When you reach this part of the instructions, you should have your Ask & Bid Order data pulled from Poloniex and populated in a sheet called APIPull in your spreadsheet.  You will have the asksRate in column A, the askAmount in B, the bidRate in C, and the bidAmount in D.

We are at the point where we are going to switch over to the Spreadsheet and do some work there.  We have done the tough part and you might already be familiar enough with spreadsheets to be able to do things on your own at this point.  Later I will switch back to the Script and add some more features such as creating a table (array) for a Chart and sending Email notifications.  You may want to follow along below to see where I am putting the calculations so your cells match mine for future scripting lessons.

*********************************************

IMPORTANT NOTE – DON’T MISS THIS

Google Sheets sometimes acts up and will not show the totals for calculations.  If this is happening to you close your sheet and reopen it.  The calculations should work then.  If that still does not help, open a new sheet and simply paste it’s identifier into your script.

*********************************************

Our next step is to calculate the total Asks and the total Bids.  If the instruction here does not make sense, look at the example picture below to see what it will look like.

part5image1

Populate the calculation into the F2 and H2.  Then Copy and Paste them down to row 19999.  The easy way to copy all the way to the bottom is to:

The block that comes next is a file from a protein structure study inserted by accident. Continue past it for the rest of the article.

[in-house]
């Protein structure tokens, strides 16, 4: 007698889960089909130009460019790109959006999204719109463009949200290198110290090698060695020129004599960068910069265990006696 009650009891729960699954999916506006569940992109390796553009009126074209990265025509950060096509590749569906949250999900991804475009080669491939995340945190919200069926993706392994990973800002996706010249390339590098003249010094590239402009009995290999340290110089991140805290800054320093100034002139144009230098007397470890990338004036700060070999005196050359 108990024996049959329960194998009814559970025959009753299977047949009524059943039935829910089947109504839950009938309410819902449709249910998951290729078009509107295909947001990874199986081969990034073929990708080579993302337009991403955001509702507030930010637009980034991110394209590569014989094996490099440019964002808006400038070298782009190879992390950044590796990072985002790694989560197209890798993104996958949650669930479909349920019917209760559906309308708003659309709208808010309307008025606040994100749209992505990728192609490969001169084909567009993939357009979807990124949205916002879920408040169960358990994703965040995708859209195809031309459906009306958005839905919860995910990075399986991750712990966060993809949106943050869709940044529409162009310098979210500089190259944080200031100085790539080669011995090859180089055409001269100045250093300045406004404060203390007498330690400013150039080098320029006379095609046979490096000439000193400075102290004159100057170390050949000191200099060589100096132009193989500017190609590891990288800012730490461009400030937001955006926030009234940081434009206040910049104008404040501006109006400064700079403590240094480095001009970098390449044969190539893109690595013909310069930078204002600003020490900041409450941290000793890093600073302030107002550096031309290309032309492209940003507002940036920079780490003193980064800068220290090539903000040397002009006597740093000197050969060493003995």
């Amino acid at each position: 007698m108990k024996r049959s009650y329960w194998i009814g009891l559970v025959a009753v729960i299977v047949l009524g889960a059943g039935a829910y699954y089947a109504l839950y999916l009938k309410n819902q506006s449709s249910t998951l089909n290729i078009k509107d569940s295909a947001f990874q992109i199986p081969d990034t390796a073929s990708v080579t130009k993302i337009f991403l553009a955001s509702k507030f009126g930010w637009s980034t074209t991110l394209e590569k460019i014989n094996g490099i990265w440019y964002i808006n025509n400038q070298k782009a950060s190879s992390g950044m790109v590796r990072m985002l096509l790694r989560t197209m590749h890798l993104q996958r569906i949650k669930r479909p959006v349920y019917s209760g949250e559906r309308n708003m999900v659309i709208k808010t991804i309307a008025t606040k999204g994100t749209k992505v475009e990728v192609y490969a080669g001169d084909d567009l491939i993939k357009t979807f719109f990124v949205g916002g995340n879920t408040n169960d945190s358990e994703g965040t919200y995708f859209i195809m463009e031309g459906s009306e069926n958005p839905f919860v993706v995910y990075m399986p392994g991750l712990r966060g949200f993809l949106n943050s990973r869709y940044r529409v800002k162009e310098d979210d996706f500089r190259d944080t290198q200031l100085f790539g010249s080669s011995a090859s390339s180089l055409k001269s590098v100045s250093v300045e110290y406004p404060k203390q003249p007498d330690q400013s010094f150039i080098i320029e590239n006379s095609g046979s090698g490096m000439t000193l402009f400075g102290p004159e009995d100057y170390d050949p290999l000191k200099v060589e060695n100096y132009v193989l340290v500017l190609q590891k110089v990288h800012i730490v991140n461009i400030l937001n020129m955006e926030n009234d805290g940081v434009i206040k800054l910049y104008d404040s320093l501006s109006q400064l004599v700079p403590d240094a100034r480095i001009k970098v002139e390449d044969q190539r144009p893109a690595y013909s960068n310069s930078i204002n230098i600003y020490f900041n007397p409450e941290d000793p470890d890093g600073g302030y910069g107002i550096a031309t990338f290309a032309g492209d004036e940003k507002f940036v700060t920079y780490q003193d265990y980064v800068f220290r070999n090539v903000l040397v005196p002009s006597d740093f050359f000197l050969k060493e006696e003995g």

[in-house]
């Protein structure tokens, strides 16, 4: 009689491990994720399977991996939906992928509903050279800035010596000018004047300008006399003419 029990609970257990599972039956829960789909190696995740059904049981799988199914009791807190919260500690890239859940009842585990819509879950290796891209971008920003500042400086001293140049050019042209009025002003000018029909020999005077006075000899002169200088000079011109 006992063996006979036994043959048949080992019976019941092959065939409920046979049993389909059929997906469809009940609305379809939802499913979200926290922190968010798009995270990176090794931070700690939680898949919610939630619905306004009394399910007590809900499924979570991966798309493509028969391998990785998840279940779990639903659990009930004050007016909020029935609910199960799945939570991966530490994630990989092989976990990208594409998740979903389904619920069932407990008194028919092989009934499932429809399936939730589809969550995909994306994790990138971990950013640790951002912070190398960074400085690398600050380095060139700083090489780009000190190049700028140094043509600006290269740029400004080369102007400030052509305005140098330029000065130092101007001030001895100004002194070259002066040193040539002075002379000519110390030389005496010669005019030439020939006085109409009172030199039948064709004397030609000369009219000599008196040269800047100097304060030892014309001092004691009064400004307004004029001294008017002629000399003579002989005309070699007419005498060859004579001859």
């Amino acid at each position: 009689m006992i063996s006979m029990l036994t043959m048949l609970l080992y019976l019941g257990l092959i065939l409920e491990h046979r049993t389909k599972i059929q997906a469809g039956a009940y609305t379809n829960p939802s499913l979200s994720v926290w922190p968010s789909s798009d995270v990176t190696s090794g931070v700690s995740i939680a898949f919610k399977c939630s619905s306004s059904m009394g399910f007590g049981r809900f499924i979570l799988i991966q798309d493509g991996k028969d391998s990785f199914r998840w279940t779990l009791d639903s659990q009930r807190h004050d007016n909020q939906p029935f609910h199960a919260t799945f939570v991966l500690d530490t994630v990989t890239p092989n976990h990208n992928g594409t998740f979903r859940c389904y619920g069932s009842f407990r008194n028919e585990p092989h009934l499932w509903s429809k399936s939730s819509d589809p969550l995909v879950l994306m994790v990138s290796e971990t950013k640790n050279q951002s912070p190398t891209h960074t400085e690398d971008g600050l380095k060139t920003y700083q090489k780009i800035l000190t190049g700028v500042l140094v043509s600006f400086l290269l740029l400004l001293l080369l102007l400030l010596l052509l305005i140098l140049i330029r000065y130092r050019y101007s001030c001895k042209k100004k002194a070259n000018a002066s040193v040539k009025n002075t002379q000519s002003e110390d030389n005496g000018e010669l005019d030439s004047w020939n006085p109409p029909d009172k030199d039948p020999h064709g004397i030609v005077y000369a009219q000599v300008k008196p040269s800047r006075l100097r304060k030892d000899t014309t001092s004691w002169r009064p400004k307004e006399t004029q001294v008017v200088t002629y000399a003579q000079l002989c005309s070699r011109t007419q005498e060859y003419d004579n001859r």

1. Copy F2 (Ctrl-C)
  2. Go down to cell F3 and press Shift-Ctrl-Down Arrow.  This will highlight all of the rows in Column F all the way to the bottom.
  3. Then Paste (Ctrl-V) will put your calculation from F2 into all the other cells in column F.

Do the same with H2, all the way down to H19999.  Your spreadsheet will look like this:

Part5Image2.png

Cell F3 has ‘=SUM(A3 * B3)’ after the Paste operation.  The same pattern follows all the way to the bottom of the column for F and H.

Now we simply want to add all the values in columns F & H.  Put these totals in G2 and I2 like shown below.  This will give us the total Ask & Order books for Poloniex at the moment.  Here is how we add the columns.

part5image3

part5image4

You can compare the total you calculated in cell I2 (2142.957434 in my example above) to what is showing on Poloniex in the Buy Orders (2039.77424157 below).  The amounts should be nearly identical, except the number on your spreadsheet is a snapshot in time and the number on Poloniex is constantly updating so there is probably a small difference.